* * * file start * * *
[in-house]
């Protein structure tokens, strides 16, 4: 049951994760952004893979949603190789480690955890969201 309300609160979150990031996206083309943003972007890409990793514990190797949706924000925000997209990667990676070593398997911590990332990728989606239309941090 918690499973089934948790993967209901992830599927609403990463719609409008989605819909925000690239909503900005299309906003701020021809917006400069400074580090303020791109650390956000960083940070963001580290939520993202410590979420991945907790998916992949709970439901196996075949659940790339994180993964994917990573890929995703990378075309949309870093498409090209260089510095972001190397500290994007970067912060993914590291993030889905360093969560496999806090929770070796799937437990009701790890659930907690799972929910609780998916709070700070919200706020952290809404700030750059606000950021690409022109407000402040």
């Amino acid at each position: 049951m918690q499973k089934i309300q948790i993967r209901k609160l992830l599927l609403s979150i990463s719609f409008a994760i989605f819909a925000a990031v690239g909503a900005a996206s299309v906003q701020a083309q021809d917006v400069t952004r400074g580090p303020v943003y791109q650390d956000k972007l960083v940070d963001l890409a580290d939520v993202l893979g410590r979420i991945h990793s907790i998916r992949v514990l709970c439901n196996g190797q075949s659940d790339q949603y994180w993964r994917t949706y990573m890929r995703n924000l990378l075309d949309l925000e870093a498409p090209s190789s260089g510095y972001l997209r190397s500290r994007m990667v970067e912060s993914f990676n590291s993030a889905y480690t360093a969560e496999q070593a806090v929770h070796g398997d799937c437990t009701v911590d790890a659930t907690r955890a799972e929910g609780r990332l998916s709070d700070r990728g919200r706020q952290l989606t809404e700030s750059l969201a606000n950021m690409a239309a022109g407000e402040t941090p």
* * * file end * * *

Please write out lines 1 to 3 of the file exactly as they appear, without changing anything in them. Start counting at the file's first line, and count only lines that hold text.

[in-house]
């Protein structure tokens, strides 16, 4: 049951994760952004893979949603190789480690955890969201 309300609160979150990031996206083309943003972007890409990793514990190797949706924000925000997209990667990676070593398997911590990332990728989606239309941090 918690499973089934948790993967209901992830599927609403990463719609409008989605819909925000690239909503900005299309906003701020021809917006400069400074580090303020791109650390956000960083940070963001580290939520993202410590979420991945907790998916992949709970439901196996075949659940790339994180993964994917990573890929995703990378075309949309870093498409090209260089510095972001190397500290994007970067912060993914590291993030889905360093969560496999806090929770070796799937437990009701790890659930907690799972929910609780998916709070700070919200706020952290809404700030750059606000950021690409022109407000402040």
């Amino acid at each position: 049951m918690q499973k089934i309300q948790i993967r209901k609160l992830l599927l609403s979150i990463s719609f409008a994760i989605f819909a925000a990031v690239g909503a900005a996206s299309v906003q701020a083309q021809d917006v400069t952004r400074g580090p303020v943003y791109q650390d956000k972007l960083v940070d963001l890409a580290d939520v993202l893979g410590r979420i991945h990793s907790i998916r992949v514990l709970c439901n196996g190797q075949s659940d790339q949603y994180w993964r994917t949706y990573m890929r995703n924000l990378l075309d949309l925000e870093a498409p090209s190789s260089g510095y972001l997209r190397s500290r994007m990667v970067e912060s993914f990676n590291s993030a889905y480690t360093a969560e496999q070593a806090v929770h070796g398997d799937c437990t009701v911590d790890a659930t907690r955890a799972e929910g609780r990332l998916s709070d700070r990728g919200r706020q952290l989606t809404e700030s750059l969201a606000n950021m690409a239309a022109g407000e402040t941090p």